I’d tried to untie it again, even though Mrs. Henriksson said it was a one and done deal. She’d been correct. It wouldn’t budge, not even a thread.

“I’m sorry, elskede,” she said sadly.

“I just don’t understand. You were able to go back and fix things with Johann. Why couldn’t I fix things with Mercy?”

She seemed to think about it. “Mary, God gives us the freedom to choose. I did not change Johann’s choice, I changed mine.”

“But I did change my choice. My choice to befriend Mercy!”

“Yes, but you couldn’t change her decision after she… got boobs, as you put it. You can’t save her, Mary, from herself or anyone else. There is only one who can truly save people and that person is not you.”

I sighed. What she’d said about changing people seemed right. My uncle had loved a woman who had a drug problem. He thought if he loved her enough, she’d start to love him more than the drugs. But she didn’t.

Sometimes our love isn’t enough.

“So why do you think there are two Time Knots now?” I asked.

“I don’t know,” she said. “This did not happen to me last time.”

She took her Knot out of the box and I pulled mine out of my backpack. Like magnets with opposite polarity they flew toward each other and with a flash of light, melded together.

Mrs. Henriksson picked it up off her lap and tried to untie it, to no avail.

“Please take it, elskede. It is yours to pass onto the next shieldmaiden.”

“Thanks,” I said, taking it. “But I don’t feel like much of a shieldmaiden right now.”

“Mary, do you remember Jesus’s parable about the seeds and the soil?”

“Kind of.”

“The sower threw out his seeds. Some were eaten by birds. Others could not take root on rocky soil and others were choked to death by thorns. But some of the seeds landed on good soil and after time, they grew into fruitful crops.”

I looked at her and shrugged, not understanding.

“You sowed the seeds. All you can do is give time to see what kind of soil is in Mercy’s heart.”

I played with the Time Knot as I thought about her words.

“Well,” I sighed. “There is one good thing to come from this. At least I know to wear a pad the day we climb the ropes.”

Mrs. Henriksson laughed. I’d missed her laugh. It was such a gift to be able to hear it again.


A few days after Mrs. Henriksson passed away again, I was in the school library looking for a book, when none other than Mercy came around the corner and nearly bumped into me.

She snorted. “All alone in the stacks huh? Maybe if you hung out with people who weren’t alive during World War II, you wouldn’t spend all your time in the library like a loser.”

She’d hit a nerve. As bad as it had been losing Mercy as a friend, watching Mrs. Henriksson die again was worse. Knowing it was coming hadn’t lessened the blow.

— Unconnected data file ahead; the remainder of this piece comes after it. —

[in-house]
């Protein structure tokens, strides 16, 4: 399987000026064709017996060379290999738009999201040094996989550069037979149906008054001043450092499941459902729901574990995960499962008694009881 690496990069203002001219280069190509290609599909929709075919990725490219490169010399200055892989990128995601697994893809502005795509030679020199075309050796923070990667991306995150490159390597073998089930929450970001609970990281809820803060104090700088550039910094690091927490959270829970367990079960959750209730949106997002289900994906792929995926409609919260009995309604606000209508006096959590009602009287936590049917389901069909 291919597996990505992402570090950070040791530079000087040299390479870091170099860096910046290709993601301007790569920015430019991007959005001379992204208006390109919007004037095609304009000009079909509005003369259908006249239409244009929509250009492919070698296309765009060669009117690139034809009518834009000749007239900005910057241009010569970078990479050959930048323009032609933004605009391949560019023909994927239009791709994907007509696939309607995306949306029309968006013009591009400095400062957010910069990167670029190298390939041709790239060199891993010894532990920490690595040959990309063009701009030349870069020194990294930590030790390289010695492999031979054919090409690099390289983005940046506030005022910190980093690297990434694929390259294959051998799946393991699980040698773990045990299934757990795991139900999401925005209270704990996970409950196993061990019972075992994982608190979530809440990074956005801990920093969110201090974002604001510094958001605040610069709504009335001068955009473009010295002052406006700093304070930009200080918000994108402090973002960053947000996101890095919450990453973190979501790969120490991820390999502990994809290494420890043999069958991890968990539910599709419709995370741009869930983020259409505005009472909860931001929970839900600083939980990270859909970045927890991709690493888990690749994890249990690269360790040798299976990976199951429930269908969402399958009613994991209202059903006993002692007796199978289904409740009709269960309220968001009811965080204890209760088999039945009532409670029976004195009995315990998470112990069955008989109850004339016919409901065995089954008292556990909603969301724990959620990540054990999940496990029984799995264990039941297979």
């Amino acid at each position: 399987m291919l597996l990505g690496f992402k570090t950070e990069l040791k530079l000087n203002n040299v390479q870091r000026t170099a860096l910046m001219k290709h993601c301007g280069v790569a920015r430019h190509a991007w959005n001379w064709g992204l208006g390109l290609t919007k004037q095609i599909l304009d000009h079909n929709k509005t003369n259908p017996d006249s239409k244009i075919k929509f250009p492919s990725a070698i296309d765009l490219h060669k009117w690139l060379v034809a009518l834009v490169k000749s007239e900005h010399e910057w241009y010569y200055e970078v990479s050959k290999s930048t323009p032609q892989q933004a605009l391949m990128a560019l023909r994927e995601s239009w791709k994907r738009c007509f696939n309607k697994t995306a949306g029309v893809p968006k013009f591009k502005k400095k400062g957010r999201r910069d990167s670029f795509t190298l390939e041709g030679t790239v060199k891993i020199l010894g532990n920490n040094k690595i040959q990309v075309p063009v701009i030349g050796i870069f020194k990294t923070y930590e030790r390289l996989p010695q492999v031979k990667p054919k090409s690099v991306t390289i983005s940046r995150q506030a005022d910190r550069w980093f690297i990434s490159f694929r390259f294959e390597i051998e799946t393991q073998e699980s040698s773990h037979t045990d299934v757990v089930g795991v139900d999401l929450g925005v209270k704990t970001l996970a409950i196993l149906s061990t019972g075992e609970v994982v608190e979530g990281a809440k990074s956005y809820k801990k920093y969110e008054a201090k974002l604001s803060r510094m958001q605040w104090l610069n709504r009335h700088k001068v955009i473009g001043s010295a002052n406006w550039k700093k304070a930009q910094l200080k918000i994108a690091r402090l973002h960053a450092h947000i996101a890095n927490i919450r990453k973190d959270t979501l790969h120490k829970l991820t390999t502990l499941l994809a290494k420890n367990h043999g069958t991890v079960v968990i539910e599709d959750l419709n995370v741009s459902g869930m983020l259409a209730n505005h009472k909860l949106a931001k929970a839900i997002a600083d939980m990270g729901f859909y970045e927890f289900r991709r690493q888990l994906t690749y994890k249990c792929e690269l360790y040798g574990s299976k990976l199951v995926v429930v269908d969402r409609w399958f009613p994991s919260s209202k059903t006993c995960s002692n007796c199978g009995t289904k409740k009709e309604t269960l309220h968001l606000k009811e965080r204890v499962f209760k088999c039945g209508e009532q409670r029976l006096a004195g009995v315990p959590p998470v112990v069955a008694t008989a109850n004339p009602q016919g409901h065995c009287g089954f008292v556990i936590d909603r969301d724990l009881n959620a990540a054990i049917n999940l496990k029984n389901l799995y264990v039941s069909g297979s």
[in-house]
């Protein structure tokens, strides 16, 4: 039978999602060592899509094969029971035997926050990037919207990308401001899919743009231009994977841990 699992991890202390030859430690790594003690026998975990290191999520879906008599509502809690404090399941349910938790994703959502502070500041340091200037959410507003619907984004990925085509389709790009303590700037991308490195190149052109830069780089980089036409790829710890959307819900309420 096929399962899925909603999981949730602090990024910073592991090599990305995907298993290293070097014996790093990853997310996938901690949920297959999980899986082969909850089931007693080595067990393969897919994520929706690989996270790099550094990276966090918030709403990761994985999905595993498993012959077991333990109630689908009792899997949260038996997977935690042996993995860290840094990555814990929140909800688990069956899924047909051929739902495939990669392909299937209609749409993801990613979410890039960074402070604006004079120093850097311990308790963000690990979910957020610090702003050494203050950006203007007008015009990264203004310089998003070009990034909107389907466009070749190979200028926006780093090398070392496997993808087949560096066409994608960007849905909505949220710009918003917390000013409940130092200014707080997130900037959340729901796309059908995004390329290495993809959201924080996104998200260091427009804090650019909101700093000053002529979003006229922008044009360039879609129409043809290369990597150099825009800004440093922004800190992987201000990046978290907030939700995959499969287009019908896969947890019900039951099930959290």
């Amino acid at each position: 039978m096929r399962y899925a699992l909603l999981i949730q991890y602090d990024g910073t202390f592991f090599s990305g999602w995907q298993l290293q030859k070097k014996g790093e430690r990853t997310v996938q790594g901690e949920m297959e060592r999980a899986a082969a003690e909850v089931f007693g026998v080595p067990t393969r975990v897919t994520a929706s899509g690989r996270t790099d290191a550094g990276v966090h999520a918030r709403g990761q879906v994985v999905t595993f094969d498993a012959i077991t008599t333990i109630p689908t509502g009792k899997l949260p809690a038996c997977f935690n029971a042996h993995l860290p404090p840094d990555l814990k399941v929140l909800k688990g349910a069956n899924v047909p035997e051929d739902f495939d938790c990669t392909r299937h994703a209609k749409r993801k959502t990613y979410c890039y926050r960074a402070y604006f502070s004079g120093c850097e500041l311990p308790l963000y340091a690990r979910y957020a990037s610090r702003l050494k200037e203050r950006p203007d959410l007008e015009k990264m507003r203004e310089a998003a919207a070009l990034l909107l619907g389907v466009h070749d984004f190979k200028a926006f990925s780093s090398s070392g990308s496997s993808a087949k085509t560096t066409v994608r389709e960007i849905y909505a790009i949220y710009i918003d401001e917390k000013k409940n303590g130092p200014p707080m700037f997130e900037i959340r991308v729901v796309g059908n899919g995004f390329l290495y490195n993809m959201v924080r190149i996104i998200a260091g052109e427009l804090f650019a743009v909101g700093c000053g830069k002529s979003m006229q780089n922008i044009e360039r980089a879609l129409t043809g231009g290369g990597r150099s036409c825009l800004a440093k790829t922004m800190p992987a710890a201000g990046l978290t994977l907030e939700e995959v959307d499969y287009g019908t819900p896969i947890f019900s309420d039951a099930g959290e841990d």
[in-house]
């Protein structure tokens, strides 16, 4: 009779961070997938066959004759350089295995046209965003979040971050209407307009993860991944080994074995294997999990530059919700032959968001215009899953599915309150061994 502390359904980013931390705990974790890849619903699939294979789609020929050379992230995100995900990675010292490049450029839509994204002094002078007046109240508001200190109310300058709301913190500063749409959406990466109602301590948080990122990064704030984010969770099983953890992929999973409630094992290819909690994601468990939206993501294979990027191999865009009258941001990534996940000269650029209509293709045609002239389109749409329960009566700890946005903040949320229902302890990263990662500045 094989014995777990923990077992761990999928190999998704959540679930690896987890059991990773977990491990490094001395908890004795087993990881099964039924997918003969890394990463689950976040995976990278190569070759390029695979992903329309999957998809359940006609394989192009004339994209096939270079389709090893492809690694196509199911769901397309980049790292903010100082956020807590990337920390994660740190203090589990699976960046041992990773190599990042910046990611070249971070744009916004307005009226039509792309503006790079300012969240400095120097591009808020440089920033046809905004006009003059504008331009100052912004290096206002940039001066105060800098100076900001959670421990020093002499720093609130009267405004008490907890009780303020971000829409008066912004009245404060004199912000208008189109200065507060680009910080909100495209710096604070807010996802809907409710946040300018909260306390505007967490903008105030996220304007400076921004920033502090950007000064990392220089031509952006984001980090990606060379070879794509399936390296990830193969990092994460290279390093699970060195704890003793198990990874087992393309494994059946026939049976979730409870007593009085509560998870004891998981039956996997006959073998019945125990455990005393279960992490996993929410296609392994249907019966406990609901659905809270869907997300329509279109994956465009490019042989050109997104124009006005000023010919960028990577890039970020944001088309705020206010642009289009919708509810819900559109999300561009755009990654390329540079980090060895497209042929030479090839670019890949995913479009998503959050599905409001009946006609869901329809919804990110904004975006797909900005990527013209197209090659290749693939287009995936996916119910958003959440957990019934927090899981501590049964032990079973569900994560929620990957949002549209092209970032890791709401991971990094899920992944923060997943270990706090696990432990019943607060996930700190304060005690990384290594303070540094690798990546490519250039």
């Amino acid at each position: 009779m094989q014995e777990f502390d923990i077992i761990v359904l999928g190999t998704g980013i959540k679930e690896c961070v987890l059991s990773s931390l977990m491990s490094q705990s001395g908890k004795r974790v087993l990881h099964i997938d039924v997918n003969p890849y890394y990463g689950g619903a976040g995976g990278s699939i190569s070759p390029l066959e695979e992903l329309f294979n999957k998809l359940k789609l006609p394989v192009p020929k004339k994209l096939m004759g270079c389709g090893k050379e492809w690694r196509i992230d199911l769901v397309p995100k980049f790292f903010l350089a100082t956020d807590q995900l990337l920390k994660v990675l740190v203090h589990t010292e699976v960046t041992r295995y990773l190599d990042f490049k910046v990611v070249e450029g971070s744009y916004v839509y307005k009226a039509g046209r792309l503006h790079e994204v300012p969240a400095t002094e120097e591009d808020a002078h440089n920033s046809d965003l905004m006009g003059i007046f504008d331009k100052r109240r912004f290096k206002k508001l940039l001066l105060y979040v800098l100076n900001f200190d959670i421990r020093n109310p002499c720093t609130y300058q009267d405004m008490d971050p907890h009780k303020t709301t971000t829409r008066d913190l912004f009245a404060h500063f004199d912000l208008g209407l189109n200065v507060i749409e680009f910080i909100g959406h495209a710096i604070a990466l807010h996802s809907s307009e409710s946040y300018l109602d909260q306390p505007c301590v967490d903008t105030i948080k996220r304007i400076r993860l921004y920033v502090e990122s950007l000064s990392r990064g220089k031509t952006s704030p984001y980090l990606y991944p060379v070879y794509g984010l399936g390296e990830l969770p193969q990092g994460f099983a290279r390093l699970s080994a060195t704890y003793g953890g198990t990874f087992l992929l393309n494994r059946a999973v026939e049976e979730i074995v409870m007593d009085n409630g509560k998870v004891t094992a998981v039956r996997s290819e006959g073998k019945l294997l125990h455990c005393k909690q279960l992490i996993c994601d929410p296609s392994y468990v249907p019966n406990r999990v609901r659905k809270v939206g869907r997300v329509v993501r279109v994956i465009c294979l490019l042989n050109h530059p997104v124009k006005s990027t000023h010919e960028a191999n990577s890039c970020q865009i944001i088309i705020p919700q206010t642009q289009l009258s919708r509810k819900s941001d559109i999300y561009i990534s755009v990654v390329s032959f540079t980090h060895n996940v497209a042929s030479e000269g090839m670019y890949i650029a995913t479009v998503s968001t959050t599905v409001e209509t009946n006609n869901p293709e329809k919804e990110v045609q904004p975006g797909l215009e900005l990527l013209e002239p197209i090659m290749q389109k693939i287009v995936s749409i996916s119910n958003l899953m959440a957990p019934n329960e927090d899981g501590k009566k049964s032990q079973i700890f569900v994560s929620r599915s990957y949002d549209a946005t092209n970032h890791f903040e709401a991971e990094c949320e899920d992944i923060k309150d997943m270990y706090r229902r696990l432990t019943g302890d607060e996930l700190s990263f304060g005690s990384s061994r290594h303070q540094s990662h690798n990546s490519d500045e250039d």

I chewed on my cheek to keep the cry from escaping me.

“How is the old broad anyway? She still telling those boring Viking stories?”

A painful lump sat in the back of my throat. It took all the strength I had to swallow it down just to speak.

“She died,” I said, in what I thought was a fairly normal voice.

There was a long silence.

“Oh,” she said.


“I’m… I’m sorry, Mary.”

The sob broke out and I covered my face with my hand. I felt so stupid crying in front of her like this. Giving her more ammunition to come after me.

Then I felt her put her arms around me. I accepted her comfort, in spite of everything.

As I stood there being held by my enemy, I realized I’d never cried before. The first time Mrs. Henriksson died, I mean. I’d kept it all inside, letting it eat me up and destroy me.

Even though she’d been being cruel when she said it, Mercy was right that I needed friends. God is the father, son and holy spirit, and in his image, we’re not supposed to be alone.

One of Mercy’s friends called out to her from somewhere away from us and was comically shushed by the librarian. Mercy leapt away from me like I’d caught fire, but we shared a laugh as we listened to her friend get reamed by the librarian.

“Ohmigod, the librarian needs to get the jagged icicle removed from her—ugh, what are you doing talking to her?” the girl asked after coming around the corner.

“I wasn’t,” Mercy said, then turned and walked away.


Later that night as I lay in my bed, I thought about something I had noticed when Mercy hugged me.

Her arms weren’t covered. She’d worn a tank top, and her arms were free of those horrible cutting scars.

Thinking about her scarless arms filled me with… hope. I guess.

The choice I’d made with the Time Knot had made a difference. It had planted a seed. A seed that maybe would keep growing.

I thought about the Gordian Knot story. I wasn’t able to slice right through the problem the way I’d hoped to, but I had loosened the knot.

Because at the end of the day, it was Mercy’s knot. And it was up to her whether she would unravel it.

Jennifer Milne’s short fiction has appeared or is forthcoming in CinderQ, The Arcanist, the Blue Room Books Southern Humor Southern Crime anthology and other publications. Her screenplay The Conscription has won multiple awards in festivals throughout 2019 and 2020, and her YA romance novella Cupid’s Kiss is published by Rogue Phoenix Press. She lives in San Diego with her family. You can find a list of all her published work at jennifermilne.blogspot.com.

“Gordon’s Knot” by Jennifer Milne. Copyright © 2020 by Jennifer Milne.

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  1. A good read. I enjoyed the mingling of Norse mythology and the power of Christ. How we can't solve someone else's problems, we can only do our part to show them love.